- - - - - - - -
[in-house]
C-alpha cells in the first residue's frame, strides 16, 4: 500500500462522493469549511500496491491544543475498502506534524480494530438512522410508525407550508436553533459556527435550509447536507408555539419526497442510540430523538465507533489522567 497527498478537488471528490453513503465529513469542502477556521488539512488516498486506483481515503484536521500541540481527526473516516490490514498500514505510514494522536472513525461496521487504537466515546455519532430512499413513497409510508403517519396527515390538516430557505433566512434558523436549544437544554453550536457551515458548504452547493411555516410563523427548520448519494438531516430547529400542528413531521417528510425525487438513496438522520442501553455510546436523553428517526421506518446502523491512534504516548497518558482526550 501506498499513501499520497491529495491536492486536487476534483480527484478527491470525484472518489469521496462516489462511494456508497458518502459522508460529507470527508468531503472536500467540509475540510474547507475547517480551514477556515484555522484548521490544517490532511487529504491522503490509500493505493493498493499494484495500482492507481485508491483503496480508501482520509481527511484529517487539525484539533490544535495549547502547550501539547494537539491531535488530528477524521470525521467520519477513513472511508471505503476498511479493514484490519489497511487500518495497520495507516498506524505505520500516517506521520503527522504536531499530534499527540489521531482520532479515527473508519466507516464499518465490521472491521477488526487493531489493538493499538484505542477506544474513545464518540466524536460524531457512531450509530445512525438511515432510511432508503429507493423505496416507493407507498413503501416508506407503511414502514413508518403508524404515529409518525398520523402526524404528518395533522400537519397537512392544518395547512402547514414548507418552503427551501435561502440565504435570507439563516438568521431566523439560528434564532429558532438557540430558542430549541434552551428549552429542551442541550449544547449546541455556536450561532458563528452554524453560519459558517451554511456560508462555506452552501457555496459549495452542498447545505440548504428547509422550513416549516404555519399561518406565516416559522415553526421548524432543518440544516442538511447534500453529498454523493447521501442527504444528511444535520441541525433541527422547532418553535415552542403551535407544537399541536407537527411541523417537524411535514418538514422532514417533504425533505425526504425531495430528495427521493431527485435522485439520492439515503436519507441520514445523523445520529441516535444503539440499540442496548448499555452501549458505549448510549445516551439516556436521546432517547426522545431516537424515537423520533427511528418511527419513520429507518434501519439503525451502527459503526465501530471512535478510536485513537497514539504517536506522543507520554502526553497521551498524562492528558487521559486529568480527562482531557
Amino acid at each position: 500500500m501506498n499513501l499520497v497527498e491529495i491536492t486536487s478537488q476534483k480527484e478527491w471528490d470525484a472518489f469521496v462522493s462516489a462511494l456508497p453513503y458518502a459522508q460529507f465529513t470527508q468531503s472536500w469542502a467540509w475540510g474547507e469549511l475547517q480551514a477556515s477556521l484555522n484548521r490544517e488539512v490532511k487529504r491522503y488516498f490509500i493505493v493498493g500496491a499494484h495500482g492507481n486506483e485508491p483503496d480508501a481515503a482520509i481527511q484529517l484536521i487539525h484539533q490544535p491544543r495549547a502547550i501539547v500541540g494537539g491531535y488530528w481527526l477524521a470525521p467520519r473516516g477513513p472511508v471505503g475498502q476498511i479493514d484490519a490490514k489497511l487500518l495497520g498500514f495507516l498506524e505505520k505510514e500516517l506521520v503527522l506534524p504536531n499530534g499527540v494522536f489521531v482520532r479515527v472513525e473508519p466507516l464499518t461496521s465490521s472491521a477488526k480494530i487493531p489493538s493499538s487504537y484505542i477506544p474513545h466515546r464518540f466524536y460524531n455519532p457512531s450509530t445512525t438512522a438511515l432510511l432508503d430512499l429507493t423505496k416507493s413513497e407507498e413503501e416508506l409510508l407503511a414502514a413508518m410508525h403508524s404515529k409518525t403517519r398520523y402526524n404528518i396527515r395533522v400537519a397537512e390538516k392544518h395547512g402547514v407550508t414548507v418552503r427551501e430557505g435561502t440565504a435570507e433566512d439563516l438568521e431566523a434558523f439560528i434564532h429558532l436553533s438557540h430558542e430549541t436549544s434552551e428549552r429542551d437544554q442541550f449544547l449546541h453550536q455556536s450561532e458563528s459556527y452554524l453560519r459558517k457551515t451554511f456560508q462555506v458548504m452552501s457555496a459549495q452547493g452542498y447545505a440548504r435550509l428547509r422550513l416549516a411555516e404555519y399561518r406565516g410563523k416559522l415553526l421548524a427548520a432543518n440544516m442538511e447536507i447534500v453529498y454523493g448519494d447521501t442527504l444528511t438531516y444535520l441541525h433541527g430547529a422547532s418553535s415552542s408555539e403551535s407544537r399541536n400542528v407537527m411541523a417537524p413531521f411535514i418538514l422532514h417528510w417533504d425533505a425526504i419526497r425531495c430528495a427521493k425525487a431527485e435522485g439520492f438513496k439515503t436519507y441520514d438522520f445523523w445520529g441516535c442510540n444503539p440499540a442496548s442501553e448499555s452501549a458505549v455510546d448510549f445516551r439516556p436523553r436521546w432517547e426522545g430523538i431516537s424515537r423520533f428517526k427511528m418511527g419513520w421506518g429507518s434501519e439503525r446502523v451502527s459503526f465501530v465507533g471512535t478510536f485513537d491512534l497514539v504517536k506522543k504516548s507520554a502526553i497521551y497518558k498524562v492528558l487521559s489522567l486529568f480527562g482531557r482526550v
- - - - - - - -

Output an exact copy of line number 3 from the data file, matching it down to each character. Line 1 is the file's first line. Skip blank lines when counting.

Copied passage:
Amino acid at each position: 500500500m501506498n499513501l499520497v497527498e491529495i491536492t486536487s478537488q476534483k480527484e478527491w471528490d470525484a472518489f469521496v462522493s462516489a462511494l456508497p453513503y458518502a459522508q460529507f465529513t470527508q468531503s472536500w469542502a467540509w475540510g474547507e469549511l475547517q480551514a477556515s477556521l484555522n484548521r490544517e488539512v490532511k487529504r491522503y488516498f490509500i493505493v493498493g500496491a499494484h495500482g492507481n486506483e485508491p483503496d480508501a481515503a482520509i481527511q484529517l484536521i487539525h484539533q490544535p491544543r495549547a502547550i501539547v500541540g494537539g491531535y488530528w481527526l477524521a470525521p467520519r473516516g477513513p472511508v471505503g475498502q476498511i479493514d484490519a490490514k489497511l487500518l495497520g498500514f495507516l498506524e505505520k505510514e500516517l506521520v503527522l506534524p504536531n499530534g499527540v494522536f489521531v482520532r479515527v472513525e473508519p466507516l464499518t461496521s465490521s472491521a477488526k480494530i487493531p489493538s493499538s487504537y484505542i477506544p474513545h466515546r464518540f466524536y460524531n455519532p457512531s450509530t445512525t438512522a438511515l432510511l432508503d430512499l429507493t423505496k416507493s413513497e407507498e413503501e416508506l409510508l407503511a414502514a413508518m410508525h403508524s404515529k409518525t403517519r398520523y402526524n404528518i396527515r395533522v400537519a397537512e390538516k392544518h395547512g402547514v407550508t414548507v418552503r427551501e430557505g435561502t440565504a435570507e433566512d439563516l438568521e431566523a434558523f439560528i434564532h429558532l436553533s438557540h430558542e430549541t436549544s434552551e428549552r429542551d437544554q442541550f449544547l449546541h453550536q455556536s450561532e458563528s459556527y452554524l453560519r459558517k457551515t451554511f456560508q462555506v458548504m452552501s457555496a459549495q452547493g452542498y447545505a440548504r435550509l428547509r422550513l416549516a411555516e404555519y399561518r406565516g410563523k416559522l415553526l421548524a427548520a432543518n440544516m442538511e447536507i447534500v453529498y454523493g448519494d447521501t442527504l444528511t438531516y444535520l441541525h433541527g430547529a422547532s418553535s415552542s408555539e403551535s407544537r399541536n400542528v407537527m411541523a417537524p413531521f411535514i418538514l422532514h417528510w417533504d425533505a425526504i419526497r425531495c430528495a427521493k425525487a431527485e435522485g439520492f438513496k439515503t436519507y441520514d438522520f445523523w445520529g441516535c442510540n444503539p440499540a442496548s442501553e448499555s452501549a458505549v455510546d448510549f445516551r439516556p436523553r436521546w432517547e426522545g430523538i431516537s424515537r423520533f428517526k427511528m418511527g419513520w421506518g429507518s434501519e439503525r446502523v451502527s459503526f465501530v465507533g471512535t478510536f485513537d491512534l497514539v504517536k506522543k504516548s507520554a502526553i497521551y497518558k498524562v492528558l487521559s489522567l486529568f480527562g482531557r482526550v